Motorhome Hire France
France has been one of the world’s favourite tourist destinations for the last few decades. The reason for this is most likely because France has something for everyone. A holiday in France can include sightseeing, enjoying the nightlife, walking, trekking, enjoying time on the beach, water sports, skiing, adventure sports, skiing or just relaxing in the sun in the South. France has amazing architecture, many castles and chateaux in beautiful surroundings and is well known for its fine wines and cuisine.
France is divided in to 22 regions. All the regions include popular tourist destinations, however there are huge differences in culture, character and climate from one region to another.
When visiting France it is best to think of it as split in to six areas:
- North West France
- The Heart of France
- North East France
- South-West France
- Upland France
- Southern France
Below is a list of the main tourist destinations within each area.
Paris, France’s capital, is a major European city and a global centre for art, fashion, gastronomy and culture. Its 19th-century cityscape is crisscrossed by wide boulevards and the River Seine. Beyond such landmarks as the Eiffel Tower and the 12th-century, Gothic Notre-Dame cathedral, the city is known for its cafe culture and designer boutiques along the Rue du Faubourg Saint-Honoré.
If there’s one word that British visitors indelibly associate with Brittany, it’s beaches. Great beaches are everywhere you look, from the posh north-coast watering hole of Dinard, beloved by nineteenth-century British aristocrats, to any number of humbler family resorts strung along the entire, endlessly intricate and gloriously unpredictable coastline.
Some of the region’s abundant strands of sand bustle with life and energy, lined with hotels and restaurants to suit all budgets; others lie tucked away at the end of unpromising little rural lanes, rewarding those who take the trouble to find them with splendid, unspoiled isolation.
Mont Saint Michel and Normandy
Le Mont-Saint-Michel is an island commune in Normandy, France. It is located about one kilometre off the country’s northwestern coast, at the mouth of the Couesnon River near Avranches and is 100 hectares in size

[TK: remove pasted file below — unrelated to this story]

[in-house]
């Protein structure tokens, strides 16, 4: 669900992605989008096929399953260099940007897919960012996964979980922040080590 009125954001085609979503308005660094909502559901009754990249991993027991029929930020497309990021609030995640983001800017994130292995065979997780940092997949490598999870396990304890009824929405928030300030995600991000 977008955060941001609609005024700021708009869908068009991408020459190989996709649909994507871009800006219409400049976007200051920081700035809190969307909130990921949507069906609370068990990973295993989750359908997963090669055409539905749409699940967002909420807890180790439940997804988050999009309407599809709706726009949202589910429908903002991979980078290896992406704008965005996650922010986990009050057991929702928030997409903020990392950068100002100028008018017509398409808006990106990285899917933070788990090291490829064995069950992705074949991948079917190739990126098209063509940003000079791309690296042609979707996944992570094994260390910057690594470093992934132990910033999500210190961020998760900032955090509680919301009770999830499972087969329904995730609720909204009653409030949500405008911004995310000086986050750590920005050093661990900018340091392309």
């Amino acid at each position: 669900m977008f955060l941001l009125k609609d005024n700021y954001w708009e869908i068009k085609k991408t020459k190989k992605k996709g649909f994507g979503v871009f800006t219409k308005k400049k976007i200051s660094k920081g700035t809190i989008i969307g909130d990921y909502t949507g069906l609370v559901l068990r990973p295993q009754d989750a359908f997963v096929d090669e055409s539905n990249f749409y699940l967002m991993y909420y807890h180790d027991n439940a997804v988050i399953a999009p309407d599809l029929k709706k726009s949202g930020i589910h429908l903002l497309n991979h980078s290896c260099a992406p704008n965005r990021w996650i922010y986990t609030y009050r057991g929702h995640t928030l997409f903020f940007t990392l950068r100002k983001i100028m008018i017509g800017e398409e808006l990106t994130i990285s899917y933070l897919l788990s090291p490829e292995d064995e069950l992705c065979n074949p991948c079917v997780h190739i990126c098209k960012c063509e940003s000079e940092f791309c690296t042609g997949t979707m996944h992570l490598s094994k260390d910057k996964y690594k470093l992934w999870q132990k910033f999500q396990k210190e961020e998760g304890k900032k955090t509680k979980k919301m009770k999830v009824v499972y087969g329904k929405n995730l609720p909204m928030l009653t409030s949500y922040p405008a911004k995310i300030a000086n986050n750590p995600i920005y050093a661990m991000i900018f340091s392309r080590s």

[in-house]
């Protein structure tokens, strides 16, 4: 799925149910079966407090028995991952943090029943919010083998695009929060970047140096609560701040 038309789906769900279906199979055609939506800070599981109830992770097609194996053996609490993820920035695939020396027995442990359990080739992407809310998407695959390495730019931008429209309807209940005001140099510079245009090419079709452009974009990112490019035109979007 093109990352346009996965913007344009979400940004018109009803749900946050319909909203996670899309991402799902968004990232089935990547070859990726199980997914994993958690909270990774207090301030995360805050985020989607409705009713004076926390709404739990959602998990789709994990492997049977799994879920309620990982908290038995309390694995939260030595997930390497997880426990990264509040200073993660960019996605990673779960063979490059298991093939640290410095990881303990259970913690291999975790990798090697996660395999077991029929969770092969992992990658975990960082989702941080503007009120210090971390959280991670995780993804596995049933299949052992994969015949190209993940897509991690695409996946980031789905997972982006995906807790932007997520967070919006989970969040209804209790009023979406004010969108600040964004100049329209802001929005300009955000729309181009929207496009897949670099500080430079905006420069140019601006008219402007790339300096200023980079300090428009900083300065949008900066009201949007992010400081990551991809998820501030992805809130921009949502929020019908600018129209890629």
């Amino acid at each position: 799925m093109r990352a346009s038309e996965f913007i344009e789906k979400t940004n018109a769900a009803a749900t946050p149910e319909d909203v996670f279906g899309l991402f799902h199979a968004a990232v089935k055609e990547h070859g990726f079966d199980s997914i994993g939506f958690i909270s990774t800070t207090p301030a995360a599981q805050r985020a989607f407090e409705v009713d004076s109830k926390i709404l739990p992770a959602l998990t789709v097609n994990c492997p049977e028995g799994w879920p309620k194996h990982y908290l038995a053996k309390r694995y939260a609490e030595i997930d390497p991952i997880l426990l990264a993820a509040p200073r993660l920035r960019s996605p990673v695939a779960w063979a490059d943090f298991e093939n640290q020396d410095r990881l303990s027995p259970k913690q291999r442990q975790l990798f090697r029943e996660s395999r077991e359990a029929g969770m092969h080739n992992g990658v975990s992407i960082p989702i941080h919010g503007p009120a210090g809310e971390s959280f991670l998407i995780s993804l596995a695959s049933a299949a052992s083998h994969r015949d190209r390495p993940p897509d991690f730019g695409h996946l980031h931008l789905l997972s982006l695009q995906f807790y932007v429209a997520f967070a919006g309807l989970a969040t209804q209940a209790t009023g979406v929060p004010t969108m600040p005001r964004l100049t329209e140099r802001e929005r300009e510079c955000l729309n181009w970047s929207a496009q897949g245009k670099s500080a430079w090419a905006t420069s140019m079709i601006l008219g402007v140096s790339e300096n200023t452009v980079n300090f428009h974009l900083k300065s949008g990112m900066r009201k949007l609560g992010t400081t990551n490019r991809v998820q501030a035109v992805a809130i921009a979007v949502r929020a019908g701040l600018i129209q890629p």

There are so many places to visit in the region, that once you have sampled the experience you’ll want to return time and time again. It’s the perfect place for your holiday in France and it’s so much more than just chateaux.
The rich landscape offers great rivers, vibrant cities like Orleans and Tours, historical medieval towns such as Chinon and Loches, beautiful villages like Montresor, natural parks in La Brenne and Anjou, some of the best wines of France and a host of local delicacies. There is a plethora of festivals throughout the year to give you a taste of the region’s unique culture and heritage.
The area also has been touched by many historical figures from Richard the Lionheart to Joan of Arc and Leonardo de Vinci. It has also inspired poets and novelists for centuries, with some of its native sons, such as Rabelais and Balzac, using the area as a setting their works.
Strasbourg is the capital of the Alsace region of France and is most widely known for hosting a number of important European institutions. It is also famous for its beautiful historical centre, the Grande Île, which was the first city centre to be classified entirely as a World Heritage Site by UNESCO.
La Rochelle is a dynamic, welcoming and lively city which will captivate you with its maritime character. Anchored to the Atlantic coast, near the Islands of Ré and Oléron, La Rochelle is best discovered and enjoyed through its various ports: the Old Port in the city centre, the marina at les Minimes, the Commercial port of La Pallice and the fishing port of Chef de Baie. It’s exceptional water and its taste for sports challenges have made it a household name on the national and international boating circuit.